WASHINGTON, DC, October 26, 2009 (ENS) – Liquid metal grid-scale battery technology that could enable constant energy supply from intermittent renewable energy sources, such as wind and solar power…
A bioreactor that has the potential to produce a flow of gasoline directly from sunlight and carbon dioxide using two microscopic organisms and ending U.S. reliance on foreign oil…
New synthetic enzymes that could make it easier and more affordable to capture climate warming carbon dioxide emissions from power plants and factories…
Crystal growth technology that could lower the cost of developing light emitting diodes, LEDs, for energy efficient lighting…
These innovations and 33 others are in America’s energy future – funded today by the federal government through a new agency within the Department of Energy.
Energy Secretary Steven Chu announced today that $151 million in funding for 37 research projects is being awarded through the department’s recently-formed Advanced Research Projects Agency-Energy, ARPA-E.
This is the first round of projects funded under ARPA-E, which is receiving total of $400 million of economic stimulus funding under the American Recovery and Reinvestment Act.
In announcing the selections, Energy Secretary Steven Chu said, After World War II, America was the unrivaled leader in basic and applied sciences. It was this leadership that led to enormous technological advances. ARPA-E is a crucial part of the new effort by the U.S. to spur the next Industrial Revolution in clean energy technologies, creating thousands of new jobs and helping cut carbon pollution.
ARPA-E’s mission is to develop “nimble, creative and inventive approaches” to transform the global energy landscape while advancing America’s technology leadership, Chu said.
MIT battery scientist Don Sadoway (Photo courtesy MIT)
This first ARPA-E solicitation received 3,600 initial concept papers. Of those, some 300 full applications were requested and ultimately 37 final awardees through a rigorous review process with input from multiple review panels composed of leading U.S. energy science and technology experts and ARPA-E’s program managers. Evaluations were based on the potential for high impact on ARPA-E’s goals and scientific and technical merit.
The 37 grants will go to projects with lead researchers in 17 states. Of the organizations selected for funding, 43 percent are small businesses, 35 percent are educational institutions, and 19 percent are large corporations.
Scientists at the United Technologies Research Center are developing new synthetic enzymes that could make it easier and more affordable to capture carbon dioxide emissions from power plants and factories. If successful, the effort would mean a much lower energy requirement for industrial carbon capture and lower capital costs to get carbon capture systems up and running. This major breakthrough that could make it affordable to capture the carbon dioxide emissions from coal and natural gas power plants around the world.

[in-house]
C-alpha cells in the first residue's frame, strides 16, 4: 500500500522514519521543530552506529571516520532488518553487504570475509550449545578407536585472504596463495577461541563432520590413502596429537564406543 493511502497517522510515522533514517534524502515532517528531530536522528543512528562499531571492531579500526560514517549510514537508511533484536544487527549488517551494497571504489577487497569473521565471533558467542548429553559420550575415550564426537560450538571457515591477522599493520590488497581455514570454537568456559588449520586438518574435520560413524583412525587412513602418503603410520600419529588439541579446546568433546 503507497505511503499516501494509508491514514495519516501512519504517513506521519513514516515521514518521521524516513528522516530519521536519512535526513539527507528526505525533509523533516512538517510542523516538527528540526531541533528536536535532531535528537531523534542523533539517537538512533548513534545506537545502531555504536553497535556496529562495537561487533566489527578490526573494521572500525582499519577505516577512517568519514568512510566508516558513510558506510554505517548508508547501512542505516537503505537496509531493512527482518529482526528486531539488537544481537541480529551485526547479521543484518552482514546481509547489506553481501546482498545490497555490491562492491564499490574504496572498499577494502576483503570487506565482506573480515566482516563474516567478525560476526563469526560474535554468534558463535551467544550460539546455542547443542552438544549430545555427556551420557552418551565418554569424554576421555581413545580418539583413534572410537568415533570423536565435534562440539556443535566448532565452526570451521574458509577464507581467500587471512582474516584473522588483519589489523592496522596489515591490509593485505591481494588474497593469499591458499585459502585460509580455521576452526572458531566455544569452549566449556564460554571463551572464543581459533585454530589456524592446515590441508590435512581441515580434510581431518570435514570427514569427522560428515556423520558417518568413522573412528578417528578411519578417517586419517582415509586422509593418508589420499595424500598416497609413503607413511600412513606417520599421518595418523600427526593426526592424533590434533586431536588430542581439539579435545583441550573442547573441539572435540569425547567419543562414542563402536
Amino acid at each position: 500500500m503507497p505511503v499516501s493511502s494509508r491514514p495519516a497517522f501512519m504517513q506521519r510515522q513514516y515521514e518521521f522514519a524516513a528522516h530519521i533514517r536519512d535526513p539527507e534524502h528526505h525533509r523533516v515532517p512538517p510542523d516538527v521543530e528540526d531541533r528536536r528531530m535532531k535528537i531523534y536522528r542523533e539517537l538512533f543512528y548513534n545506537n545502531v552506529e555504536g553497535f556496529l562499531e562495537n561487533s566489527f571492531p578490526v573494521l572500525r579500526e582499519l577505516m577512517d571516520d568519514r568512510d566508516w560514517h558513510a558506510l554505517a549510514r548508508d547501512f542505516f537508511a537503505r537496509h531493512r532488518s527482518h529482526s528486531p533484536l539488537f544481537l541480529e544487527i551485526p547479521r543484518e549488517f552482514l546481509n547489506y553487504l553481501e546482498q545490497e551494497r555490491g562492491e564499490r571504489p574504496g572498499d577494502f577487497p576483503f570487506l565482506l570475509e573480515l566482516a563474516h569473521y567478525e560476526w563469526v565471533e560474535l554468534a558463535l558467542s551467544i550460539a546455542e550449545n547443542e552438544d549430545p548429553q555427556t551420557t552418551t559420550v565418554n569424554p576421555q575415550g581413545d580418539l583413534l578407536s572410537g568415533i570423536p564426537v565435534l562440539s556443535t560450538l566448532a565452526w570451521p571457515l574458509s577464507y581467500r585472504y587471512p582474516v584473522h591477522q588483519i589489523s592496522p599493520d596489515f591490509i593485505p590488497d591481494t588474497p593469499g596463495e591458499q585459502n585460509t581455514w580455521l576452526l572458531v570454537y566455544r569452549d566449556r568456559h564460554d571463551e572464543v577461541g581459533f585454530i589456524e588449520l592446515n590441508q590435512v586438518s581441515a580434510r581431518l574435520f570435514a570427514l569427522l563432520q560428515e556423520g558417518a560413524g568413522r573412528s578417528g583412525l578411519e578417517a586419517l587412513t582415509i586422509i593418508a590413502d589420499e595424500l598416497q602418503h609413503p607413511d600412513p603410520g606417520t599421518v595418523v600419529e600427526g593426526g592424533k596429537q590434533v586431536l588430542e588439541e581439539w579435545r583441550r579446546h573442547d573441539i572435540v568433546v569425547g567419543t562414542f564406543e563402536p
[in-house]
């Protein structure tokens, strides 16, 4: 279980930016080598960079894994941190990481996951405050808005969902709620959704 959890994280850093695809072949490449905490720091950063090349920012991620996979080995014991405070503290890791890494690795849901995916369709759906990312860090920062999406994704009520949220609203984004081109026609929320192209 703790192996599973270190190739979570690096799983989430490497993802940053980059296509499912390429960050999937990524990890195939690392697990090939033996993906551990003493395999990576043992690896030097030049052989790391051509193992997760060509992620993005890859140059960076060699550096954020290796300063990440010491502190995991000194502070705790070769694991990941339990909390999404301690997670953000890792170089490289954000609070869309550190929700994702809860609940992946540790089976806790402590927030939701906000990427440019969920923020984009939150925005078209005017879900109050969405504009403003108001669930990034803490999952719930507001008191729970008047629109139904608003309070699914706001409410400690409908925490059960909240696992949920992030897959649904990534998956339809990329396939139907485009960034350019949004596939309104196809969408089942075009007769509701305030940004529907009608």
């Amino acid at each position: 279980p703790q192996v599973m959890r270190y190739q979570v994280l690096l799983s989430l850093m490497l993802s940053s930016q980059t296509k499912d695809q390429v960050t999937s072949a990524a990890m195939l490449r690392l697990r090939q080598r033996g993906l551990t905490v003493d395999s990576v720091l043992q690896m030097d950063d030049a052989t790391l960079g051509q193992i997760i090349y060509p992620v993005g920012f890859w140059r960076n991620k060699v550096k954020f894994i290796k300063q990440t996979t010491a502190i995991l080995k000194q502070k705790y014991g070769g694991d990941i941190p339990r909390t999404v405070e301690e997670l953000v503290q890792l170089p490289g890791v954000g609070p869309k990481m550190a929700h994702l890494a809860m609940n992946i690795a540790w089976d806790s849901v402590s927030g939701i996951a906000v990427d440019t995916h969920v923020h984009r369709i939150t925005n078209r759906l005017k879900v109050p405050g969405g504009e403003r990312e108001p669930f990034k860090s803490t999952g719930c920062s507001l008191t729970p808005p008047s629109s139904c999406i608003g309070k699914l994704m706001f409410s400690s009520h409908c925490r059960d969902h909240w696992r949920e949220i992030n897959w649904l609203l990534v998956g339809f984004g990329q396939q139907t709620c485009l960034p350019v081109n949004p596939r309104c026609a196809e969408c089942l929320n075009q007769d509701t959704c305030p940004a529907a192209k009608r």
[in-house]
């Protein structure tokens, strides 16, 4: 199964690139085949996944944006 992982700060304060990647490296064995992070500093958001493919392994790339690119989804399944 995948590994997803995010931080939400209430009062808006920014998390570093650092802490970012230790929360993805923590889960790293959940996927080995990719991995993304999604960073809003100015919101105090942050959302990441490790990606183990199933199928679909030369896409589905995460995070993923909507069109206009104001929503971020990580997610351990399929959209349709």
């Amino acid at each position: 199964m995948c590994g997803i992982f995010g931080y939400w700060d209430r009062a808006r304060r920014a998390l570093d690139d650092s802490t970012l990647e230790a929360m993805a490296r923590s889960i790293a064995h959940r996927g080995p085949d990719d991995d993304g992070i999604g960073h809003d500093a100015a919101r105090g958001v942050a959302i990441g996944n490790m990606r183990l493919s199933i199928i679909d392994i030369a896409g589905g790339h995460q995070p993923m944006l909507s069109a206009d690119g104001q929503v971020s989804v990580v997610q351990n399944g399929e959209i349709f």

General Motors received funding for development of a “shape memory alloy energy recovery device” to convert waste heat from car engines into electricity. This development could increase fuel efficiency in cars – most energy is lost as heat – and could be used in many other heat recovery applications.
The all-liquid metal battery, created by Professor Don Sadoway at the Massachusetts Institute of Technology, is based on low cost, domestically available liquid metals. It has the potential to break through the cost barrier required for mass adoption of large scale energy storage as part of the nation’s energy grid.
If this project is successful, it will create a new class of batteries that Chu says will allow the U.S. to regain technology leadership in grid scale energy storage and enable constant energy supply from intermittent renewable energy sources, such as wind and solar power. This in turn will enable their widespread deployment on the U.S. grid to reduce greenhouse gas emissions.
If deployed at homes, it could allow individual consumers the ability to be part of a future “smart energy Internet,” where they would have much greater control over their energy usage and delivery.
Researchers at the University of Minnesota have developed a bioreactor that has the potential to produce gasoline directly from sunlight and CO2 using a symbiotic system of two organisms. First, a photosynthetic organism directly captures solar radiation and uses it to convert carbon dioxide to sugars. In the same area, another organism converts the sugars to gasoline and diesel transportation fuels.
A proposal for novel crystal growth technology developed by Momentive Performance Materials could lower the cost of developing light emitting diodes, LEDs, which are 30 times more efficient than incandescent bulbs and four times more efficient than compact fluorescents. This higher quality, low-cost material would offer breakthroughs in lowering costs of finished LED lighting, accelerating mass market use, and decreasing U.S. lighting energy usage. Lighting accounts for 14 percent of U.S. electricity use.